In 1989 when the show first aired, there was no Minnesota State University. However, in 1998 Mankato State University became Minnesota State University Mankato ( and Moorhead became Minnesota State University Moorhead). However, there are some similarities between Mankato and the fictional college. Both have purple and gold as their school colors. The campus is about an hour from St. Paul-Minneapolis as is Mankato. (Christine lives in the Twin Cities when they first begin dating.) Hayden lives on a lake and in Mankato, faculty members do live on Lake Washington. The television university was founded in 1867, and Mankato was also created at that time.
Although the finale summed up the lives of the characters, that was not the end of the story. In 2015, NBC ordered 13 episodes of a Coach sequel. Nelson and Kemp came up with a concept where Hayden’s son takes a coaching job at a small college in Pennsylvania. The plan was to retain the original viewers while attracting a new, younger audience. Hayden, now a widower, comes out of retirement to be his son’s assistant coach. Dauber, now married to Judy, also signs on to help with the team. The pilot was filmed, but then NBC changed its mind. There are rumors that the revival may still happen, and other networks might be considering it. We’ll have to stay tuned.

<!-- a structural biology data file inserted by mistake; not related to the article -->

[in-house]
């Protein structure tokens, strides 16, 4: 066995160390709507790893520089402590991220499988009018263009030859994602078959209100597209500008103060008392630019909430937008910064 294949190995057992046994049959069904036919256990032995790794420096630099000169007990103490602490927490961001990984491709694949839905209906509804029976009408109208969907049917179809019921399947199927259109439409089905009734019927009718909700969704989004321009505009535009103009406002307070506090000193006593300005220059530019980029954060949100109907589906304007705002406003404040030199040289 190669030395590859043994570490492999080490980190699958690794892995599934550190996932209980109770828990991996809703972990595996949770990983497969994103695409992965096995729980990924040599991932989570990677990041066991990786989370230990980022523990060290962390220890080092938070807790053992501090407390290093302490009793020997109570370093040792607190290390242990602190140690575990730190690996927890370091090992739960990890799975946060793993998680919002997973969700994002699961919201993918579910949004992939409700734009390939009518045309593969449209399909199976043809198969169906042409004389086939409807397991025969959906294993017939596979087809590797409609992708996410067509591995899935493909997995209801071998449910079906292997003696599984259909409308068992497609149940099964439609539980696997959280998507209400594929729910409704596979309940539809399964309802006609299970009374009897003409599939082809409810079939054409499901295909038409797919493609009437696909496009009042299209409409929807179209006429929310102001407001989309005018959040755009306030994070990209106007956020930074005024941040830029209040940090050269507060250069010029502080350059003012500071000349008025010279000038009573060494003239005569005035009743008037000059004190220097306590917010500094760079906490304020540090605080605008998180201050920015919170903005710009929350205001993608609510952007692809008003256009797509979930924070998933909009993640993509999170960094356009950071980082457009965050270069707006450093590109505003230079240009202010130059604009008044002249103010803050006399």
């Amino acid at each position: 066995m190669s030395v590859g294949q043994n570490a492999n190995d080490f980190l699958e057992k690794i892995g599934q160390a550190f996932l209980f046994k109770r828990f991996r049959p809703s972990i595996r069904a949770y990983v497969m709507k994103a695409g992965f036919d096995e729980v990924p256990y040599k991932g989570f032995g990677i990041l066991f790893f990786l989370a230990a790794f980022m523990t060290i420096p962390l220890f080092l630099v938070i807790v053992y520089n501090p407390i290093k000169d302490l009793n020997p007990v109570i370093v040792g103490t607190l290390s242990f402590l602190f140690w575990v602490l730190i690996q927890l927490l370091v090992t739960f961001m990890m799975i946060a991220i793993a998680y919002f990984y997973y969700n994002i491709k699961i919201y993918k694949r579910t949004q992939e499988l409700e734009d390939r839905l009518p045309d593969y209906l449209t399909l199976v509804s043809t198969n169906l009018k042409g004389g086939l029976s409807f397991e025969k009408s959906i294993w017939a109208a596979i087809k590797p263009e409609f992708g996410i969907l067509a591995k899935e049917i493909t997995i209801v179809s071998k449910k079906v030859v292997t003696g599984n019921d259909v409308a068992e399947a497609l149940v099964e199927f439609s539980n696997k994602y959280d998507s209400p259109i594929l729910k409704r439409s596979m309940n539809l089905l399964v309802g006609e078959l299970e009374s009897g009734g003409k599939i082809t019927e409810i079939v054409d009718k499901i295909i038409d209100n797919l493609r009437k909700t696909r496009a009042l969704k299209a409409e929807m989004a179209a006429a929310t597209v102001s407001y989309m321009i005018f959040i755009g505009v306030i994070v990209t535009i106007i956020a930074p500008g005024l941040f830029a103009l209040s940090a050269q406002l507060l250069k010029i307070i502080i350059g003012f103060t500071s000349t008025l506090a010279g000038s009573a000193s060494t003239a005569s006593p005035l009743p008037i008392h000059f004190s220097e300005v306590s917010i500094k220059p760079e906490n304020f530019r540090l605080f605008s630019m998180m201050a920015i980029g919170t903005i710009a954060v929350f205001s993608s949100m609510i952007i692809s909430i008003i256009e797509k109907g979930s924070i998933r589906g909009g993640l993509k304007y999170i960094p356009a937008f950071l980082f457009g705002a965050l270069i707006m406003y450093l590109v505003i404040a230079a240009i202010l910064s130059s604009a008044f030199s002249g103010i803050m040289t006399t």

Although the reboot has not come to fruition yet, Nelson, Van Dyke, and Fagerbakke did star again in an episode of The District. Nelson starred in the show from 2000-2004. In “The Black Widow Maker,” Jerry is a grumpy small-town judge and Bill is a police officer.
It’s too bad that the revival has not been fully developed. Considering the shows that were resurrected, often badly, this one sounds like it might have been a hit. Nelson won an Emmy during his time on Coach, but the network moved the show constantly, making it hard for fans to become loyal viewers. It was on every night except Thursday and Sunday. It survived because it worked. The writing was solid, and the characters were realistic. Hayden always had good intentions, and Christine was aware of that. Also, the show was able to survive the changes with Kelly graduating and moving, with the NFL team move; the crew stayed together while circumstances kept the show fresh.